Wagner says the team will test with a variety of Amraam models, including the C3, C5 and C7, which has upgraded electronics cards. The full capability of the D will be reached with the Block IV F-35 weapons release. “We are talking to it like it is a C7,” Wagner says of the new D, which remains in protracted development assorts through technical challenges.
The Block IV capability is slated to be operational in 2020-22, Wagner says. The majority of the remaining launches in the 2B test campaign will expand the use of Amraam and experiment with its various modes of employment.
Although with the bay doors open, the F-35 generates vibration levels exceeding those against which the Amraam has been tested, “right now I don't have any indication this is an aircraft problem,” Wagner says. “Because the bay doors are open for only a very limited amount of time, . . . that short duration is significant, but it is not something that I am too worried about.”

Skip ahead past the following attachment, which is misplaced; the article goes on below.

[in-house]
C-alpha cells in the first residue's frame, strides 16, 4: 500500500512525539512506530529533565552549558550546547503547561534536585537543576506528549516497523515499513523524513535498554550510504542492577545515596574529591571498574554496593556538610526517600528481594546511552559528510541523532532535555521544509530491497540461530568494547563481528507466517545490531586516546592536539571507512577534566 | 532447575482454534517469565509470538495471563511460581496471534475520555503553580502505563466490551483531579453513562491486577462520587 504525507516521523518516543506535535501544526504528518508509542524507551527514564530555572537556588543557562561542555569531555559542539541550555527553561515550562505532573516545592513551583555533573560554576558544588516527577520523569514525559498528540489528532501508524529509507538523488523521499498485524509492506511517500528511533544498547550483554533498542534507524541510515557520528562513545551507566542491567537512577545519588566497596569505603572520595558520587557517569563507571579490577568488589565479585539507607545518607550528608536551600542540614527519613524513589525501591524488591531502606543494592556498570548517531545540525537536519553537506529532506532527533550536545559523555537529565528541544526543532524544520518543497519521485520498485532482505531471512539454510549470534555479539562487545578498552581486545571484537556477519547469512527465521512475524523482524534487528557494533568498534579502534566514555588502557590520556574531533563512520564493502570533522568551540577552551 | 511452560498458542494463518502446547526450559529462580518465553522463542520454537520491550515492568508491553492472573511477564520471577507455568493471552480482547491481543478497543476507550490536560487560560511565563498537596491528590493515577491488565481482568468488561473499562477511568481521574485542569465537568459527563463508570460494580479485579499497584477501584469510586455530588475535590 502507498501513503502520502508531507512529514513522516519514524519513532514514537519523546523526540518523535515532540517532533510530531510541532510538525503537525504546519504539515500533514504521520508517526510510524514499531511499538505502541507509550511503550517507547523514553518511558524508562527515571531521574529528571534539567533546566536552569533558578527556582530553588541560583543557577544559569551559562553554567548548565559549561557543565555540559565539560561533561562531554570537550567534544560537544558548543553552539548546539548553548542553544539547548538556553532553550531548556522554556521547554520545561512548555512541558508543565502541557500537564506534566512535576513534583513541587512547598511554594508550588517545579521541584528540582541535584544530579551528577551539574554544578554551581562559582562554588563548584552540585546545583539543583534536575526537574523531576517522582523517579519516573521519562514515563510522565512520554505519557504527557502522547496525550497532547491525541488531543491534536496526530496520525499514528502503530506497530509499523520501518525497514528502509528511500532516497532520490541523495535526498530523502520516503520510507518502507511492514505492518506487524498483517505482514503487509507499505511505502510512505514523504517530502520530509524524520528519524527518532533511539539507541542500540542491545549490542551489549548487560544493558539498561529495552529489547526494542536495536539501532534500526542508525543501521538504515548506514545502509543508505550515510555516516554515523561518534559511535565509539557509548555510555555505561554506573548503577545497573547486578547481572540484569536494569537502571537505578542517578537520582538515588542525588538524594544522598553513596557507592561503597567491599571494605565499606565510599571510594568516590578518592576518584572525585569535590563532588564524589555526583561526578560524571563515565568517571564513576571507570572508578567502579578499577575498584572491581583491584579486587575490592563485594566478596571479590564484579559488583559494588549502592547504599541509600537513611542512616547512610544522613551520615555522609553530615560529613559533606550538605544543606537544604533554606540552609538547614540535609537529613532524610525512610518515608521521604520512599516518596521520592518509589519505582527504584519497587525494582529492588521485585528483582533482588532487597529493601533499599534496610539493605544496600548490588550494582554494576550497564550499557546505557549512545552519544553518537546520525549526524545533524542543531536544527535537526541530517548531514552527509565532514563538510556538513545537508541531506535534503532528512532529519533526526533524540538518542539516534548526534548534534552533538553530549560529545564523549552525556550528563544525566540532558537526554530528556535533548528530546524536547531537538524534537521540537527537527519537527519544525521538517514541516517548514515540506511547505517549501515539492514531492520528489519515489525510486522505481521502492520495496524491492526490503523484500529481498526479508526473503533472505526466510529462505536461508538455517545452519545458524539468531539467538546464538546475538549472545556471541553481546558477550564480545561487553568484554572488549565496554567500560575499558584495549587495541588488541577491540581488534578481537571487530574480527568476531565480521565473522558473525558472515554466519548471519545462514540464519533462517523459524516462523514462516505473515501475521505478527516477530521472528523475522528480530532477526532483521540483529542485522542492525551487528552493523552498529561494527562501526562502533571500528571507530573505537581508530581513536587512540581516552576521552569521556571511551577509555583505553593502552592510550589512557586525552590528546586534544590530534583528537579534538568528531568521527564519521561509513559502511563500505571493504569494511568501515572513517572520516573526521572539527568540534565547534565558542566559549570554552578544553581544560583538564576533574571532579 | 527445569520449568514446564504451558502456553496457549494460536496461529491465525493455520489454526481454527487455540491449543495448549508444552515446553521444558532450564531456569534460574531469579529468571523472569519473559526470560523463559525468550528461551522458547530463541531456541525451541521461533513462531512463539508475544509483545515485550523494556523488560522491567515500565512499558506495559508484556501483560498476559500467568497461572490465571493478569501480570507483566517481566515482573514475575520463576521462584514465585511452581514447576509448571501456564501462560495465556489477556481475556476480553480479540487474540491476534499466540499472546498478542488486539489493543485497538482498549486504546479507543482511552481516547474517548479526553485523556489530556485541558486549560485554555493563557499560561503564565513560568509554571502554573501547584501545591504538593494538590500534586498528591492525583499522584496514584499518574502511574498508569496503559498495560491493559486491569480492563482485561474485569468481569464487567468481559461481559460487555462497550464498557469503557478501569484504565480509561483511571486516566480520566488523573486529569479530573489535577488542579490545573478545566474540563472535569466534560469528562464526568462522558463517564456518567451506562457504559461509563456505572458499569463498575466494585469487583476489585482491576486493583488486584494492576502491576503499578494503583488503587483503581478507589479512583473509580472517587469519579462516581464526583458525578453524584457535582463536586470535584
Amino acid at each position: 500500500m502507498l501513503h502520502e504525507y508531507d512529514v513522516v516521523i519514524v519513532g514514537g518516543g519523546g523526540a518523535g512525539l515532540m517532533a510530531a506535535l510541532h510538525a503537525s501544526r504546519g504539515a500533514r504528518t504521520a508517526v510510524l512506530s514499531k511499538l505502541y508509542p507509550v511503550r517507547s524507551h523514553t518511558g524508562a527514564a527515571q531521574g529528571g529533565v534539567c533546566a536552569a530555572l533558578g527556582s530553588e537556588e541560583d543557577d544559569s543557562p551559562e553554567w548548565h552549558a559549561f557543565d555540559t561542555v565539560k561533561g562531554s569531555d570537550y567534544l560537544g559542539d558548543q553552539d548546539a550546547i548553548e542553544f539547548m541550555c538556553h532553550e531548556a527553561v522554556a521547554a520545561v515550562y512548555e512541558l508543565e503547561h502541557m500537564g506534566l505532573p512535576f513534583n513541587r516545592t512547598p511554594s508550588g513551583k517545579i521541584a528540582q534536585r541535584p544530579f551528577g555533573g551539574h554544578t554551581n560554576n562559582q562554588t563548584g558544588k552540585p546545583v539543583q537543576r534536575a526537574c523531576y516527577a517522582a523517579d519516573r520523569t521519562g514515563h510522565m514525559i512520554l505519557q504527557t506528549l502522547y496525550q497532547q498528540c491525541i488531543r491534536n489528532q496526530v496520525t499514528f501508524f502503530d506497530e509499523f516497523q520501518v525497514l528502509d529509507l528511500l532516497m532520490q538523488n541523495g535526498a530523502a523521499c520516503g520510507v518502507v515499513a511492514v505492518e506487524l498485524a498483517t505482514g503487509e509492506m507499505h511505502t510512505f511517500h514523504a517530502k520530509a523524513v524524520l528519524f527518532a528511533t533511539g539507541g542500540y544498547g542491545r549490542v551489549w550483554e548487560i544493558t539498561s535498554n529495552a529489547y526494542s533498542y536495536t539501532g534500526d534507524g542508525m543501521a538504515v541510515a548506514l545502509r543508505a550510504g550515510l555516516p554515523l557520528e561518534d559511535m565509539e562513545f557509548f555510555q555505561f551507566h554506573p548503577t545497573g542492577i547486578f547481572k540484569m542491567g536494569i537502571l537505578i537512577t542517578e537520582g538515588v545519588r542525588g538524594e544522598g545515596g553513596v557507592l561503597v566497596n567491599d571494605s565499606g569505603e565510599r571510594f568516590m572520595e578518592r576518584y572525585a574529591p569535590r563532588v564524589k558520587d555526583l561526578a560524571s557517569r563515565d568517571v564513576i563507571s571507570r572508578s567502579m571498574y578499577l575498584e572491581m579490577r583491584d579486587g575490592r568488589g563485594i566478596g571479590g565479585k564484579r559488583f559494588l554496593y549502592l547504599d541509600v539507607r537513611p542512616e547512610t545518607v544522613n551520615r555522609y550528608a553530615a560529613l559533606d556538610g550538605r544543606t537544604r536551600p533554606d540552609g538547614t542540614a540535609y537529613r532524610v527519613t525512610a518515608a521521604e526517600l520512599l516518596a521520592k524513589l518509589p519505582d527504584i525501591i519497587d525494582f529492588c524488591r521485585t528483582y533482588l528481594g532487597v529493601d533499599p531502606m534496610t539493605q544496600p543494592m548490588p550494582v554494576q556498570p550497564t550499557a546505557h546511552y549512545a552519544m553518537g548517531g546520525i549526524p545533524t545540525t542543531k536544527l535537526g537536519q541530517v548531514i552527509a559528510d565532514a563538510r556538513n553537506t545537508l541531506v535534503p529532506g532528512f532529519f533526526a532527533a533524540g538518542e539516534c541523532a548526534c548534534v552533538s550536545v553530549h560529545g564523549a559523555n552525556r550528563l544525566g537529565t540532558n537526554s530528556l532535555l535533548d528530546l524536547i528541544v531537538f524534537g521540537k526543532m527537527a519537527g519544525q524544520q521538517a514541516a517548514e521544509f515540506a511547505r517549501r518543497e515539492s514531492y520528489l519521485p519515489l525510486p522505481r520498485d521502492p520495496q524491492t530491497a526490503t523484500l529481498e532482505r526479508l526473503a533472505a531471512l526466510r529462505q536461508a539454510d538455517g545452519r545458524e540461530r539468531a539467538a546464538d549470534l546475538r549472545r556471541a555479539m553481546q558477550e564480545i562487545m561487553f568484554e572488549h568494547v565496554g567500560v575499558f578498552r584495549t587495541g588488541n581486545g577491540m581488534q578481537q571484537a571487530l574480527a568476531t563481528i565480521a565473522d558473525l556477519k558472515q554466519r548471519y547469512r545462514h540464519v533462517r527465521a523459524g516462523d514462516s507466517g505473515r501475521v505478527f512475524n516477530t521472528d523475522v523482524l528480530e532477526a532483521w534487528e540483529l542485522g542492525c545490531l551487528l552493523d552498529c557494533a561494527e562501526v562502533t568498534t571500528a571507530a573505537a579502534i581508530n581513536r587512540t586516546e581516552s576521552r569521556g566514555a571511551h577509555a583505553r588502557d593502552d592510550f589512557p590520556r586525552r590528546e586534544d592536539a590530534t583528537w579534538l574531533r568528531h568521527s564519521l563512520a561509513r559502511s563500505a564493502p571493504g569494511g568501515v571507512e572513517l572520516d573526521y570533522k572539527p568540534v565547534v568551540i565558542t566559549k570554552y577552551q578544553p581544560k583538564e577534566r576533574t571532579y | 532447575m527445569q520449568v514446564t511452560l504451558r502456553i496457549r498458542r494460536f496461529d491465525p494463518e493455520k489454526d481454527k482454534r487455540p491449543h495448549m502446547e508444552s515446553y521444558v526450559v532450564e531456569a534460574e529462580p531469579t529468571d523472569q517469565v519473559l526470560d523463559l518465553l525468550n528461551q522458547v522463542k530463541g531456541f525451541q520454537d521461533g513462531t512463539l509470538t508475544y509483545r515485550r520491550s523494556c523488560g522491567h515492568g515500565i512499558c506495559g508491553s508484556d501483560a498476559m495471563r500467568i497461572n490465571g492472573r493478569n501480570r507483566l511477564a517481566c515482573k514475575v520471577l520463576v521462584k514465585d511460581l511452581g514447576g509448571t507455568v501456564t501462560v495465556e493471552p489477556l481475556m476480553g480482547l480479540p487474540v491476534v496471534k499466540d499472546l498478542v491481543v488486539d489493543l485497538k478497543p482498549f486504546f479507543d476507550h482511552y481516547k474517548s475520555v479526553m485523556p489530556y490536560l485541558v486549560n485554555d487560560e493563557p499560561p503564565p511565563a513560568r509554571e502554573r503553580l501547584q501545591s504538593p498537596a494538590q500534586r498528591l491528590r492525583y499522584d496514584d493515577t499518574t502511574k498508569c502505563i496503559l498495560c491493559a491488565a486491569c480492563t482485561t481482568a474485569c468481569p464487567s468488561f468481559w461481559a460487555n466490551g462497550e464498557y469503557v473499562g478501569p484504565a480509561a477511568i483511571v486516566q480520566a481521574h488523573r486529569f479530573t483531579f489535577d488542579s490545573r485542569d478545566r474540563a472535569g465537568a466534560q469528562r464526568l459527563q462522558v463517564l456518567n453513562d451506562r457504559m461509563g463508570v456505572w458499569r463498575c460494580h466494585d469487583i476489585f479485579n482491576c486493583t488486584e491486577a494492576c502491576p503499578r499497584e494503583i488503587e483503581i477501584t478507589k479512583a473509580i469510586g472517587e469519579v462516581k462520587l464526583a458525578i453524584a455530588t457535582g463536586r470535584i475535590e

Close-in weapons, such as the AIM 9X Sidewinder and the gun (externally mounted for the Marine Corps and internally mounted for the Air Force), will require the expanded capability and flight envelope of the 3F software package used on the aircraft.
Also included in the 3F package will be the more exotic non-kinetic effects the AESA can have on targets, such as electronic attack. “We start turning the systems on in 2B, but they get matured and refined as we go into 3F,” Wagner says.
Along with a hearty set of weapons tests in 2014, the F-35 program also will emphasize preparations for F-35C aircraft carrier trials.
Engineers are continuing to refine data on potential thermal issues in the weapons bay as it carries ordnance. “The data that we have gotten so far show that the bay can get hot,” Wagner says. “But it is only in specific parts of the flight envelope on specific days where we start seeing temperatures that are high enough that cause us concern.”